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Shalabh Dixit: The link between rice genes and rice farmers
Thursday, 2016/10/06 | 08:08:46

 IRRI, Alaric Francis Santiaguel   |  Sep 26, 2016

 

Figure: Through his research, Dr. Dixit (center) links the microscopic world of rice genes with the farmers that grow one of the world’s critically important staple crops. (Photos: Isagani Serrano)

 

A QTL is a segment of an organism’s DNA that contains a gene or genes linked to a particular trait. In the rice plant, for example, it can control height, built-in resistance to a particular disease, or the ability to produce more grain yield. It is within this complex inner universe of genes and DNA strands where Shalabh Dixit works in his role as a scientist at the International Rice Research Institute’s (IRRI) Plant Breeding Division. He searches for untapped genetic materials to develop new rice varieties that are tougher and more productive.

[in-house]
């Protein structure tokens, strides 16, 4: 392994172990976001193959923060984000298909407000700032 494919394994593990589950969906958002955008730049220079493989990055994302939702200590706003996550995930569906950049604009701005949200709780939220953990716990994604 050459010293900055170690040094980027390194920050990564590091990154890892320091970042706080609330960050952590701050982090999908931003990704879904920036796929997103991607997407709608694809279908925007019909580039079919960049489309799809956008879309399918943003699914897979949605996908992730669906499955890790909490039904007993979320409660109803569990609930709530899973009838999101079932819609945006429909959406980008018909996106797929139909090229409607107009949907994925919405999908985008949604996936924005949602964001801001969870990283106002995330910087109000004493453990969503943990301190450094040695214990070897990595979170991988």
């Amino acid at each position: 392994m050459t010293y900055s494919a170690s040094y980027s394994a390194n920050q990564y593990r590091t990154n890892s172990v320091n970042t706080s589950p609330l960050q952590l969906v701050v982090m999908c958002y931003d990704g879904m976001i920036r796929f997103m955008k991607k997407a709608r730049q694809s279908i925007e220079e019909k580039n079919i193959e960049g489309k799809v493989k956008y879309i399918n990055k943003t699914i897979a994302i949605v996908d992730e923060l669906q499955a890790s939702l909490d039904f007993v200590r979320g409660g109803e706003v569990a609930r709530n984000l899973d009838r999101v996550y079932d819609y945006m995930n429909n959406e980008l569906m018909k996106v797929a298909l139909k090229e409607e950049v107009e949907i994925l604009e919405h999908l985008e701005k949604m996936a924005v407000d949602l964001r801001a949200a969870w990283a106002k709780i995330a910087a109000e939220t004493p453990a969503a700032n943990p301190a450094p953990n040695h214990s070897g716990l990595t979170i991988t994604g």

Dr. Dixit, 32, grew up in Chhattisgarh; also known as the “rice bowl” of India. His home state accounts for more than 9% of India’s total rice area and has more than 20,000 recorded rice varieties. Although he doesn’t come from a farming family, his father is an orthopedic surgeon and his mother is a retired school teacher, Dr. Dixit has rice science flowing in his veins. His passion for rice genetics is rooted in his childhood years.

 

“A large part of Chhattisgarh, more than 80%, is rainfed where drought is one of the major problems affecting farmers,” he points out. “Growing up there, I have seen the impact of environmental stresses. When I started doing rice breeding and drought research, I was able to immediately connect with that time back home when I saw all the problems and crop losses due to drought.”

 

Agriculture was not his first career choice but you wouldn’t know it based on his commitment to his chosen profession. Once he got into it, there was no stopping him. In this recent interview, Dr. Dixit talks about his work that links the microscopic world of rice genes with the farmers that grow one of the world’s critically important staple crops.

 

See more: http://ricetoday.irri.org/shalabh-dixit-the-link-between-rice-genes-and-rice-farmers/

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